"I think in order to get on with things I think we ought to seriously consider by acclamation electing [Frist] as the new leader and that we do it sooner rather than later so we can get on with our work and complete our holidays and good spirits knowing we have done the country and the Republican Party's business," Domenici told Fox News.

Immediately after his announcement, Lott was congratulated for his decision to step down.

"I commend him for his leadership and for his willingness to put the Republican Party, his future and his country's future ahead of him. I look forward to being his colleague in the United States Senate. He has a long and useful life there and I look forward to working with him and I am proud of him for his decision," said Sen.-elect Lamar Alexander of Tennessee.

"I think he did the right thing. I think that this time clearly his ability to lead the United States was compromised," said Sen. Sam Brownback of Kansas.

"I believe Sen. Lott to be a good and honorable man, and I support his decision to step down. It was the best decision for his country and for the president he so deeply admires. Sen. Lott will continue to play a vital role in the Congress for many years to come," said Sen. Conrad Burns, R-Mont.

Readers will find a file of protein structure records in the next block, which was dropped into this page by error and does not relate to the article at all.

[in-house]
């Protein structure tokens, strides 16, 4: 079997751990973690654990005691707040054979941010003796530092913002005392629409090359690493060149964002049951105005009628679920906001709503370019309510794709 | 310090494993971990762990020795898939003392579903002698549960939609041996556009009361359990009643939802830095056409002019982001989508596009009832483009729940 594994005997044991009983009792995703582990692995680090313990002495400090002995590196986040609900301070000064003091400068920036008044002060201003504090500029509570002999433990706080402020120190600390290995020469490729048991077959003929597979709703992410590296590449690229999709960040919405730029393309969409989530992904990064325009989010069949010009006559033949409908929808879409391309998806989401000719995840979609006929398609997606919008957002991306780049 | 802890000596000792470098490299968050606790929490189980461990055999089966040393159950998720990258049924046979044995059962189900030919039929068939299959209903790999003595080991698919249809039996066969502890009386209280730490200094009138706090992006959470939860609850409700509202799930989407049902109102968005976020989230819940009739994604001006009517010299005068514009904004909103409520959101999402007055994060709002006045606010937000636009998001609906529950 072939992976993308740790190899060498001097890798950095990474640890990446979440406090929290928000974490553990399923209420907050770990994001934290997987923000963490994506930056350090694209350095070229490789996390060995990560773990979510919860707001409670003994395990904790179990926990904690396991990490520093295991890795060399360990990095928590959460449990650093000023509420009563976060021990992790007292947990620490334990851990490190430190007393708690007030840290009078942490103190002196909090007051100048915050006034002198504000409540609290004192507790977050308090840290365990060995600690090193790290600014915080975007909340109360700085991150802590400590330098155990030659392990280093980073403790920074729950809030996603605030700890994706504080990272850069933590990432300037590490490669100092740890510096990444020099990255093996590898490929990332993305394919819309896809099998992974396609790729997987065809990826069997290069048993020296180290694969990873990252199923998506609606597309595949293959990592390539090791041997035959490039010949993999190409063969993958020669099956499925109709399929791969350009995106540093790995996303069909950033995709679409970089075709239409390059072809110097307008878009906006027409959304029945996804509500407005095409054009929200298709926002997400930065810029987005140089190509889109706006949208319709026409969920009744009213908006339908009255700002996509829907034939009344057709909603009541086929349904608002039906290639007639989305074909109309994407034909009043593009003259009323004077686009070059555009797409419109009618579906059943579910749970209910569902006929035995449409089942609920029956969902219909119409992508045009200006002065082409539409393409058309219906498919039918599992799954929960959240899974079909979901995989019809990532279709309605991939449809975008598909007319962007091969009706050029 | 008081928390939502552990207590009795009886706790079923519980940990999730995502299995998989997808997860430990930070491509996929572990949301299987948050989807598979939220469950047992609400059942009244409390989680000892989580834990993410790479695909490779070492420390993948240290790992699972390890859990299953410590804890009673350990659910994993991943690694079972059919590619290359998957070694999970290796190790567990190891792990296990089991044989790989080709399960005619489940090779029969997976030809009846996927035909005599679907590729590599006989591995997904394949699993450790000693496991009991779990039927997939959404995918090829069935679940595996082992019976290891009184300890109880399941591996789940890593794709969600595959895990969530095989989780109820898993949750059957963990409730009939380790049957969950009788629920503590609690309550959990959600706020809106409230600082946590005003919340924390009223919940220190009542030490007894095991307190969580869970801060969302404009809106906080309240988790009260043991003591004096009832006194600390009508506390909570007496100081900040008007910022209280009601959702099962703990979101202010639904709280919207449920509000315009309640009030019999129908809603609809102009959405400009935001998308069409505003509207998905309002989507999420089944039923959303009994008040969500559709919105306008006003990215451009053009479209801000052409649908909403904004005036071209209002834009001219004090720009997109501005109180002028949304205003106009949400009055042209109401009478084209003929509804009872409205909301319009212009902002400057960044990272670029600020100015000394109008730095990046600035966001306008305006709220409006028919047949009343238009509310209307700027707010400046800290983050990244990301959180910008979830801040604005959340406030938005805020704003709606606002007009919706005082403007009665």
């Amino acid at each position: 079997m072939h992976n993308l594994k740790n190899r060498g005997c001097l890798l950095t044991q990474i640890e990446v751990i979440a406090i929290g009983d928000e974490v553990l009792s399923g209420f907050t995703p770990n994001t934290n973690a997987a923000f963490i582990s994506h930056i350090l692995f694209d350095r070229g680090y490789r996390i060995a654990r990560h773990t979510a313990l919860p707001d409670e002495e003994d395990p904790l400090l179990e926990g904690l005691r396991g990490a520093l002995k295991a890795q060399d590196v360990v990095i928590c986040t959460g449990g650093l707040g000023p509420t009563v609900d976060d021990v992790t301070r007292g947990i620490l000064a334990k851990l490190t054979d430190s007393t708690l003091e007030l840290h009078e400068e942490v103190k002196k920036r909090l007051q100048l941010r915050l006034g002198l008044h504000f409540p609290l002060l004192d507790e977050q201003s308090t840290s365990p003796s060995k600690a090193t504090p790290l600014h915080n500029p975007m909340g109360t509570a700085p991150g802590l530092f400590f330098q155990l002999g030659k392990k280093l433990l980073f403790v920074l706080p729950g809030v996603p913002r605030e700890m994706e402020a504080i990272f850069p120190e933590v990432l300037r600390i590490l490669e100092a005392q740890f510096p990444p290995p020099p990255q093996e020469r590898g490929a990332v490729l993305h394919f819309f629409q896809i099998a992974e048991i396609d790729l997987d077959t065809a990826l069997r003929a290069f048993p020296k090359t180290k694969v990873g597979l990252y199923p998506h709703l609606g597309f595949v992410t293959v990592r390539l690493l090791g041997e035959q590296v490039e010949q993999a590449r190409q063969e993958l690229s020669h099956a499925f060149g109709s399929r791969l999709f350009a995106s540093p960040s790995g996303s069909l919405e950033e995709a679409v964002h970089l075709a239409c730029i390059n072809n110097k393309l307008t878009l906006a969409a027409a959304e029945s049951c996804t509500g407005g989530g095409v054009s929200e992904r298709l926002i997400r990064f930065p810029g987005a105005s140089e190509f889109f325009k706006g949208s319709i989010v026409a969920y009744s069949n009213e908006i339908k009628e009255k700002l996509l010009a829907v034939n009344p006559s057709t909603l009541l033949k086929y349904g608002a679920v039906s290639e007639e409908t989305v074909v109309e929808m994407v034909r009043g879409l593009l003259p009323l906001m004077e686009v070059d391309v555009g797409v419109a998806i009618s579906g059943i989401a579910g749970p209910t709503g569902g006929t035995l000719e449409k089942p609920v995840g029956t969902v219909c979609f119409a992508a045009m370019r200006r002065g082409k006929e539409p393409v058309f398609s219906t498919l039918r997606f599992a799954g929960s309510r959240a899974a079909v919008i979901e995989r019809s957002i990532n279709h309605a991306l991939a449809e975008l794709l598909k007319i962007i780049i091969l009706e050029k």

The White House also thanked Lott for his leadership in the Senate.

"It was a very difficult decision Trent made on behalf of the American people. As majority and minority leader of the Senate, Lott improved education for the American people, led the way in securing tax relief, strengthened national security, and stood for a bold and effective foreign policy. Trent is a valued friend and a man I respect. I am pleased he will continue to serve our nation in the Senate and look forward to working with him on our agenda to make America safer, stronger and better," said a statement by President Bush.